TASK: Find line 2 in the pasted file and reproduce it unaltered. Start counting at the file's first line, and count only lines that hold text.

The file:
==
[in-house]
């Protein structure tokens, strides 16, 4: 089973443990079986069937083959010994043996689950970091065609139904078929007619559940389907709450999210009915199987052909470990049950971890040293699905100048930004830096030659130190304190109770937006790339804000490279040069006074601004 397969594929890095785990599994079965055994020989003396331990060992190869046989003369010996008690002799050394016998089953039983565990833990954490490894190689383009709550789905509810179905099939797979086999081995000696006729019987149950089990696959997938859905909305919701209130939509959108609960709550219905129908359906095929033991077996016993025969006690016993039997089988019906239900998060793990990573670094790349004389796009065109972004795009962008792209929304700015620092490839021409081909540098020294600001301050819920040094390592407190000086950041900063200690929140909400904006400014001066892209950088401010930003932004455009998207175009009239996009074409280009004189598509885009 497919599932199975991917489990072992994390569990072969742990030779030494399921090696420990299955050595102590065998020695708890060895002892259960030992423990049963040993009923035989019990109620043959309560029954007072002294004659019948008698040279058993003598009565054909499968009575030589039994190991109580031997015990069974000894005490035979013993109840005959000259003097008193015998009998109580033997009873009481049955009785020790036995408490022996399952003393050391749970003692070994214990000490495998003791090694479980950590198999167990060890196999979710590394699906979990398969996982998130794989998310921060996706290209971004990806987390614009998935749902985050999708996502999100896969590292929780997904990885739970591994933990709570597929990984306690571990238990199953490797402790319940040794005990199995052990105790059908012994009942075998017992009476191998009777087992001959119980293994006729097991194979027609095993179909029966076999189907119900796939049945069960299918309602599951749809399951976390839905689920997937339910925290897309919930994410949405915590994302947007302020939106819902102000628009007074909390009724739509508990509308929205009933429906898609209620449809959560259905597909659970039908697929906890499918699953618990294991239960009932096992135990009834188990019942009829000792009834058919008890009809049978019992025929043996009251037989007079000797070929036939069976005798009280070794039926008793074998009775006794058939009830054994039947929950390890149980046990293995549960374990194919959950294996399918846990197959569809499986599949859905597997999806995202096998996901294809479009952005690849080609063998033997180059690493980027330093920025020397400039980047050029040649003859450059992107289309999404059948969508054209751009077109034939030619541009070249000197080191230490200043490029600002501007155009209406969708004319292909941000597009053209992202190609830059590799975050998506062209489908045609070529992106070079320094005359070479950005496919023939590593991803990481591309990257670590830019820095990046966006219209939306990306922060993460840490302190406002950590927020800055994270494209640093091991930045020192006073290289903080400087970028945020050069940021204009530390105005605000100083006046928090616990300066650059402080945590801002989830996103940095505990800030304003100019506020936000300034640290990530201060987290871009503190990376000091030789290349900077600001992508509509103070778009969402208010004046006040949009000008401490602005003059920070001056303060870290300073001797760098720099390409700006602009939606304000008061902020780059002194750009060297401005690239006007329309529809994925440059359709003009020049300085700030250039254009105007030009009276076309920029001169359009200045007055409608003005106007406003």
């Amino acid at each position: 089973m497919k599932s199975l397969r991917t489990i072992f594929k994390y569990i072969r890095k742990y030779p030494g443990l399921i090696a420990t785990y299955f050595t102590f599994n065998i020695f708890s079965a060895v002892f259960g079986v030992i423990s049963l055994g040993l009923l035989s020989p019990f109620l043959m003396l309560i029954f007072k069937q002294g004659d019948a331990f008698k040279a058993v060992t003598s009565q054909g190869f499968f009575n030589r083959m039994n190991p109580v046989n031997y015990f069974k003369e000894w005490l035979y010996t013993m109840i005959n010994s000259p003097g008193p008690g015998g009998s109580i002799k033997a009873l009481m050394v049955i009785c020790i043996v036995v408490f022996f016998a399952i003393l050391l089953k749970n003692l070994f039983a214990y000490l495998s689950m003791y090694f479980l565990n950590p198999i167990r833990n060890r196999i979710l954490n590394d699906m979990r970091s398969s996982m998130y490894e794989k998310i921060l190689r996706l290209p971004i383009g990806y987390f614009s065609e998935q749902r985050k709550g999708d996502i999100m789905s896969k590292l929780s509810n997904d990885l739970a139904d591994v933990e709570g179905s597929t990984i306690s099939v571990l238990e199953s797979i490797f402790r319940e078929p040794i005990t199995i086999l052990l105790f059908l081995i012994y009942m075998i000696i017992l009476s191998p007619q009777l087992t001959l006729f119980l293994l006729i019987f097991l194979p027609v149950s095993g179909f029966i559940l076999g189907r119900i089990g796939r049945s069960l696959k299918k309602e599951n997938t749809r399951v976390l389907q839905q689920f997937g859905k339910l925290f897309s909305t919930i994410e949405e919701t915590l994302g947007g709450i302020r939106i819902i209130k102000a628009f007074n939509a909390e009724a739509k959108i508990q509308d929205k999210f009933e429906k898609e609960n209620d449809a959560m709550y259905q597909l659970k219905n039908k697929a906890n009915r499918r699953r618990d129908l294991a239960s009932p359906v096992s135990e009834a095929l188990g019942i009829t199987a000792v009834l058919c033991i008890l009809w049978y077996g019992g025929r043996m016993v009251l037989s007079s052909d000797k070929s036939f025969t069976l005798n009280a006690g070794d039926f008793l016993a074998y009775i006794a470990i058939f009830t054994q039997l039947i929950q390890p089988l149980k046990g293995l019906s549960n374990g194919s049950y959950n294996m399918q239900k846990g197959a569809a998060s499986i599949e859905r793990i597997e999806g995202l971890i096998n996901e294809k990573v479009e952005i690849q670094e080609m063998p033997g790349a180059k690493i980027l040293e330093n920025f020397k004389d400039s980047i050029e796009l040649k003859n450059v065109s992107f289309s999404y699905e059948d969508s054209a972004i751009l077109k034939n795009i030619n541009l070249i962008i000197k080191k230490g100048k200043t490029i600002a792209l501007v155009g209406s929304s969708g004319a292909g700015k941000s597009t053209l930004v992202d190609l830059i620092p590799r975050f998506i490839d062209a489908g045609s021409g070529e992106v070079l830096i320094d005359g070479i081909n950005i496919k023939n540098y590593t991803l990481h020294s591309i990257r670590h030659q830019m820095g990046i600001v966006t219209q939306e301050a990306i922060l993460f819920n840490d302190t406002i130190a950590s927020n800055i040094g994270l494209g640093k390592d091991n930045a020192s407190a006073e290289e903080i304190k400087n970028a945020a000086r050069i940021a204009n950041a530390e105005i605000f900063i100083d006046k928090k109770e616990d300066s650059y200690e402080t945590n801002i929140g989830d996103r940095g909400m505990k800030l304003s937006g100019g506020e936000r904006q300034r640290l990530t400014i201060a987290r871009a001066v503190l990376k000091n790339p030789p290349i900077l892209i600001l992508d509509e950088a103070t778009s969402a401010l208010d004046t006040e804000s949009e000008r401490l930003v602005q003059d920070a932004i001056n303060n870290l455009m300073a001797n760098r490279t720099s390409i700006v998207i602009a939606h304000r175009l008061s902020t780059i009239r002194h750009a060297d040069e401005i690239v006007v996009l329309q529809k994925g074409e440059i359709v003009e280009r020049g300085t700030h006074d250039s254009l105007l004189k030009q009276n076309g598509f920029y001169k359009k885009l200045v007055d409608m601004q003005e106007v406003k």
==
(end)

């Protein structure tokens, strides 16, 4: 089973443990079986069937083959010994043996689950970091065609139904078929007619559940389907709450999210009915199987052909470990049950971890040293699905100048930004830096030659130190304190109770937006790339804000490279040069006074601004 397969594929890095785990599994079965055994020989003396331990060992190869046989003369010996008690002799050394016998089953039983565990833990954490490894190689383009709550789905509810179905099939797979086999081995000696006729019987149950089990696959997938859905909305919701209130939509959108609960709550219905129908359906095929033991077996016993025969006690016993039997089988019906239900998060793990990573670094790349004389796009065109972004795009962008792209929304700015620092490839021409081909540098020294600001301050819920040094390592407190000086950041900063200690929140909400904006400014001066892209950088401010930003932004455009998207175009009239996009074409280009004189598509885009 497919599932199975991917489990072992994390569990072969742990030779030494399921090696420990299955050595102590065998020695708890060895002892259960030992423990049963040993009923035989019990109620043959309560029954007072002294004659019948008698040279058993003598009565054909499968009575030589039994190991109580031997015990069974000894005490035979013993109840005959000259003097008193015998009998109580033997009873009481049955009785020790036995408490022996399952003393050391749970003692070994214990000490495998003791090694479980950590198999167990060890196999979710590394699906979990398969996982998130794989998310921060996706290209971004990806987390614009998935749902985050999708996502999100896969590292929780997904990885739970591994933990709570597929990984306690571990238990199953490797402790319940040794005990199995052990105790059908012994009942075998017992009476191998009777087992001959119980293994006729097991194979027609095993179909029966076999189907119900796939049945069960299918309602599951749809399951976390839905689920997937339910925290897309919930994410949405915590994302947007302020939106819902102000628009007074909390009724739509508990509308929205009933429906898609209620449809959560259905597909659970039908697929906890499918699953618990294991239960009932096992135990009834188990019942009829000792009834058919008890009809049978019992025929043996009251037989007079000797070929036939069976005798009280070794039926008793074998009775006794058939009830054994039947929950390890149980046990293995549960374990194919959950294996399918846990197959569809499986599949859905597997999806995202096998996901294809479009952005690849080609063998033997180059690493980027330093920025020397400039980047050029040649003859450059992107289309999404059948969508054209751009077109034939030619541009070249000197080191230490200043490029600002501007155009209406969708004319292909941000597009053209992202190609830059590799975050998506062209489908045609070529992106070079320094005359070479950005496919023939590593991803990481591309990257670590830019820095990046966006219209939306990306922060993460840490302190406002950590927020800055994270494209640093091991930045020192006073290289903080400087970028945020050069940021204009530390105005605000100083006046928090616990300066650059402080945590801002989830996103940095505990800030304003100019506020936000300034640290990530201060987290871009503190990376000091030789290349900077600001992508509509103070778009969402208010004046006040949009000008401490602005003059920070001056303060870290300073001797760098720099390409700006602009939606304000008061902020780059002194750009060297401005690239006007329309529809994925440059359709003009020049300085700030250039254009105007030009009276076309920029001169359009200045007055409608003005106007406003």